Decision to offer free smears done in good faith, says Taoiseach

FF leader: ’Politics doesn’t make for good clinical decisions’

Leo Varadkar said that sometimes decisions were taken ‘often from the heart rather than the head’. Photograph:  Clodagh Kilcoyne/Reuters

Leo Varadkar said that sometimes decisions were taken ‘often from the heart rather than the head’. Photograph: Clodagh Kilcoyne/Reuters

 

Taoiseach Leo Varadkar has insisted that the decision to offer free smear tests to reassure women in the wake of the CervicalCheck controversy was done in good faith.

Mr Varadkar said that sometimes decisions were taken “often from the heart rather than the head”, but while some doctors warned that a backlog would arise others backed the move to allow free re-testing.

He also rounded on Sinn Féin deputy leader Pearse Doherty when he referred to comments by former HSE chief executive Tony O’Brien criticising the decision.

Mr Varadkar said it was curious to hear Sinn Fein quoting Mr O’Brien “as part of an attack on the current Minister for Health when your last vote of no confidence was on Tony O’Brien who you thought a few months ago was unfit for office.

“But now you’re using his words to pursue the next head.”

Answering leaders’ questions in the Dáil Mr Varadkar said the chief medical officer supported re-testing and the IMO (Irish Medical Organisation) welcomed it

Fianna Fáil leader Micheál Martin called for the Government to acknowledged that the decision to offer the free re-testing was wrong, that there was “no clinical rationale” for it and the huge backlog of tests was “shocking”.

The move had cost €10 million that would have been better used elsewhere, he said. Mr Martin was speaking as the health committee dealt with the CervicalCheck controversy which revealed that 78,000 women were waiting up to 28 weeks for results and it was taking laboratories 93 days to report on smear tests.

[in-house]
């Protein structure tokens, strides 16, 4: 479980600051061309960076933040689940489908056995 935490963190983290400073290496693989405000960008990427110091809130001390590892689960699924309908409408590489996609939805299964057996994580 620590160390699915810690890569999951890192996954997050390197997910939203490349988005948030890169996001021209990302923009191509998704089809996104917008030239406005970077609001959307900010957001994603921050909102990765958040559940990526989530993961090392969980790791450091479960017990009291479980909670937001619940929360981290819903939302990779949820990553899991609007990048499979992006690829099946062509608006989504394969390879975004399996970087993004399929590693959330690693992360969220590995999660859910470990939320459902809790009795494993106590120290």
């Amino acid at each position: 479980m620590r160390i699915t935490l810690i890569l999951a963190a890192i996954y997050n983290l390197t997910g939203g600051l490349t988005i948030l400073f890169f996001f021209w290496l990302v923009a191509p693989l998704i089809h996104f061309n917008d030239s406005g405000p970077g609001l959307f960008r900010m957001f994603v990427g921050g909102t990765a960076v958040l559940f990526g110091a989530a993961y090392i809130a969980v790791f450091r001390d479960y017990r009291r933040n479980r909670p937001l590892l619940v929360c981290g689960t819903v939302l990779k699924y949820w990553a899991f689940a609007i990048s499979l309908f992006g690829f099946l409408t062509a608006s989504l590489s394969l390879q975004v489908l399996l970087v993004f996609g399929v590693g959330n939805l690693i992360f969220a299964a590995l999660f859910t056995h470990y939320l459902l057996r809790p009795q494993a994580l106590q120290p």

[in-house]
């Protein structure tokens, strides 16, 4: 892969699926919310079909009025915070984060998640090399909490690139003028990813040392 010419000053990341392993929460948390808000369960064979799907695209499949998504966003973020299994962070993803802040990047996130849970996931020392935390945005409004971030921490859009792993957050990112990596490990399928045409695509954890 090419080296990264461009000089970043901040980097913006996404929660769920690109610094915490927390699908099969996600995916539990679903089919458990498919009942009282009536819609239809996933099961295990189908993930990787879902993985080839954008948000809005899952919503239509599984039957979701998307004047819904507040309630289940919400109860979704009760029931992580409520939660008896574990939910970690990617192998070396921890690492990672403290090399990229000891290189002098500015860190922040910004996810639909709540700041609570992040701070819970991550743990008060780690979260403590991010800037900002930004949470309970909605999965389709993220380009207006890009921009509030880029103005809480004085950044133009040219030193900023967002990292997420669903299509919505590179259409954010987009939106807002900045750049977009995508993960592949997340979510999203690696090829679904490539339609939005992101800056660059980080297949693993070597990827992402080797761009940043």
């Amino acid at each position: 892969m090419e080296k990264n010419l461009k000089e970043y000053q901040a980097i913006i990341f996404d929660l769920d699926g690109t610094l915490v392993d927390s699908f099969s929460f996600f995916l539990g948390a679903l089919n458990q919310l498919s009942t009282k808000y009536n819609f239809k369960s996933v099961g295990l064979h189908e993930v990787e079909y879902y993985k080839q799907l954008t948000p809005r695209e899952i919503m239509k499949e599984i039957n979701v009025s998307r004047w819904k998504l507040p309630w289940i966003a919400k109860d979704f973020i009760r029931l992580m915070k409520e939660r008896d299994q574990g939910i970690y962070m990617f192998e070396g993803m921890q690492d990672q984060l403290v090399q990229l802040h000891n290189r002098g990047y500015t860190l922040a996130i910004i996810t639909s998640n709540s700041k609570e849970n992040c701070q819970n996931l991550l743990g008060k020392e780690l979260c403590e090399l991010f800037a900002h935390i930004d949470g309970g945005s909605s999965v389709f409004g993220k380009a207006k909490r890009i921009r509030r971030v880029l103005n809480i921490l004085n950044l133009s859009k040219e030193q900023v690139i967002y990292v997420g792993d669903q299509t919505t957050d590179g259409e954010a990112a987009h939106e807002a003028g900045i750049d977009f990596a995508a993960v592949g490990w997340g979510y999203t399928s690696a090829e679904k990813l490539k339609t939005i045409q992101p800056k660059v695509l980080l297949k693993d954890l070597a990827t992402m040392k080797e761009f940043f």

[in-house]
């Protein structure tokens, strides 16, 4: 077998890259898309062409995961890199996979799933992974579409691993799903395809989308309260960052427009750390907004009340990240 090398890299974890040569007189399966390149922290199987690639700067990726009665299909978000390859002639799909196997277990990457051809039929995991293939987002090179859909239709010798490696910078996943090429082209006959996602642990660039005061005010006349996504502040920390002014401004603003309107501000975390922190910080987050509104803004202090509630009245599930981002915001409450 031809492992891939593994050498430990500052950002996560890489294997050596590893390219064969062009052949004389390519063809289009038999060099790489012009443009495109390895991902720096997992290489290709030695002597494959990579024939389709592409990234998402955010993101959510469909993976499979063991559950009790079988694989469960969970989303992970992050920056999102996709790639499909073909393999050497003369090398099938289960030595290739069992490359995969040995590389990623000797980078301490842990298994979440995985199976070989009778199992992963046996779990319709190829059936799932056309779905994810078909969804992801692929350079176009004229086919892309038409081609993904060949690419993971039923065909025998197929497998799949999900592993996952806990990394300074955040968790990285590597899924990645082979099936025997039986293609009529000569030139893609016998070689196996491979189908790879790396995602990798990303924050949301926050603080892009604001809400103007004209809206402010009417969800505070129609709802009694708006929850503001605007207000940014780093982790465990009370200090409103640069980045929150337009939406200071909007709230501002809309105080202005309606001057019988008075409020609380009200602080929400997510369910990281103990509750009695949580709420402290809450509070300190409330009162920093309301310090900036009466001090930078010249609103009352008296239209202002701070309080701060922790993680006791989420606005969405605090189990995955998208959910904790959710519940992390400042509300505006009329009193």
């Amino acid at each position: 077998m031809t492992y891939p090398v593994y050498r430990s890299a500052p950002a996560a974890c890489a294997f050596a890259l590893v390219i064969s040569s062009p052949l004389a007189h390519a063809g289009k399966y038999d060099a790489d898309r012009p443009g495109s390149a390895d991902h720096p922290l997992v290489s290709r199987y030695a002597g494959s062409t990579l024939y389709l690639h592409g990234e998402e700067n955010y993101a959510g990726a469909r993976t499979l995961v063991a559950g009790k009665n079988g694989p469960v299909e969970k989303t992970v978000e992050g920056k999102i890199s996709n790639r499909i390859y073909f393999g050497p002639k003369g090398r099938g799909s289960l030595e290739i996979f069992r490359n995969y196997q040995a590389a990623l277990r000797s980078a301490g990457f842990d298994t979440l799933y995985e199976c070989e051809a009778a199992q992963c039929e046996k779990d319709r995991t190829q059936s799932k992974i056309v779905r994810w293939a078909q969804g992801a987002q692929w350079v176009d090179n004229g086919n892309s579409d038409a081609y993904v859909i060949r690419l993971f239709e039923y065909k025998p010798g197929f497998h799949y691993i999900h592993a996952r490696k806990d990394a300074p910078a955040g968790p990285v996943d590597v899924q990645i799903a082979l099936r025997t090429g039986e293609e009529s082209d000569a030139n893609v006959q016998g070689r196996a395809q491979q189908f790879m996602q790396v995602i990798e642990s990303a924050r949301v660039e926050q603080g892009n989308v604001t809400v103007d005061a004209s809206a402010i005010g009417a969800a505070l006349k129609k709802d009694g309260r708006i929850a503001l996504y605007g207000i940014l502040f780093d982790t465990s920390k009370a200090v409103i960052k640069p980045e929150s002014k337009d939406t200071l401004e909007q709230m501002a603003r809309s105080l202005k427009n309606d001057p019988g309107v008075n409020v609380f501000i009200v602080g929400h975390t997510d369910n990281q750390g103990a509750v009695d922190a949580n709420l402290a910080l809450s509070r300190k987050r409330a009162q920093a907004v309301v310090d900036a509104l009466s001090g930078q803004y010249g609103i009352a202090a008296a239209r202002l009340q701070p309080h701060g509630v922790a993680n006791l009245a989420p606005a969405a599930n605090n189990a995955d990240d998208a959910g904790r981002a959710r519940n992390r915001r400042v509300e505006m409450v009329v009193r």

There were 370,000 tests last year, up from 280,000 he said.

“Only the candid acknowledgement that this was the wrong decision” would now suffice, he said claiming the offer was a “knee-jerk reaction” by Minister for Health Simon Harris.

But when Mr Varadkar said that decisions were made “often from the heart rather than the head”, Mr Martin told him “politics doesn’t make (for) good clinical decision making’

He said Department of Health officials did not recommend the re-testing but Mr Harris intervened and insisted that “they supported it”. The Fianna Fail leader said some in CervicalCheck were “appalled” by the decision.

Mr Martin added that because of the cost and the delays nobody could now give a commitment if the proposed HPV vaccine would start this year.

The Taoiseach said cervical screening saves lives and the incidence of deaths from cervical cancer has fallen.

He admitted that tests at best took four to six weeks for results but were now taking four to six months.

But “we are doing everything we can to address the backlog” including extra staff and overtime. He said improvements were being made and waiting times would reduce and they would get back to four to six weeks for results.

The Sinn Féin deputy leader said the health service was now in “absolute crisis” on the Taoiseach’s and Minister for Health’s watch.

He said the Minister’s apology “is not going to cut it. This Minister is out of his depth and not up to the job.”

The Taoiseach however claimed that Mr Doherty did not really care about the health service but was just it as a “stick to beat the Government with”.

Mr Doherty said it was “our wives, our sisters, our mothers” who were affected by the crisis “so don’t lecture me about concern for people we love”.

The Taoiseach said there were the same health difficulties in Northern Ireland as in the State but there was no executive and no minister for health.

He accused Sinn Féin of “walking away from your responsibility” and that while they had no minister in the North “you are trying to take away ours and we won’t let that happen”.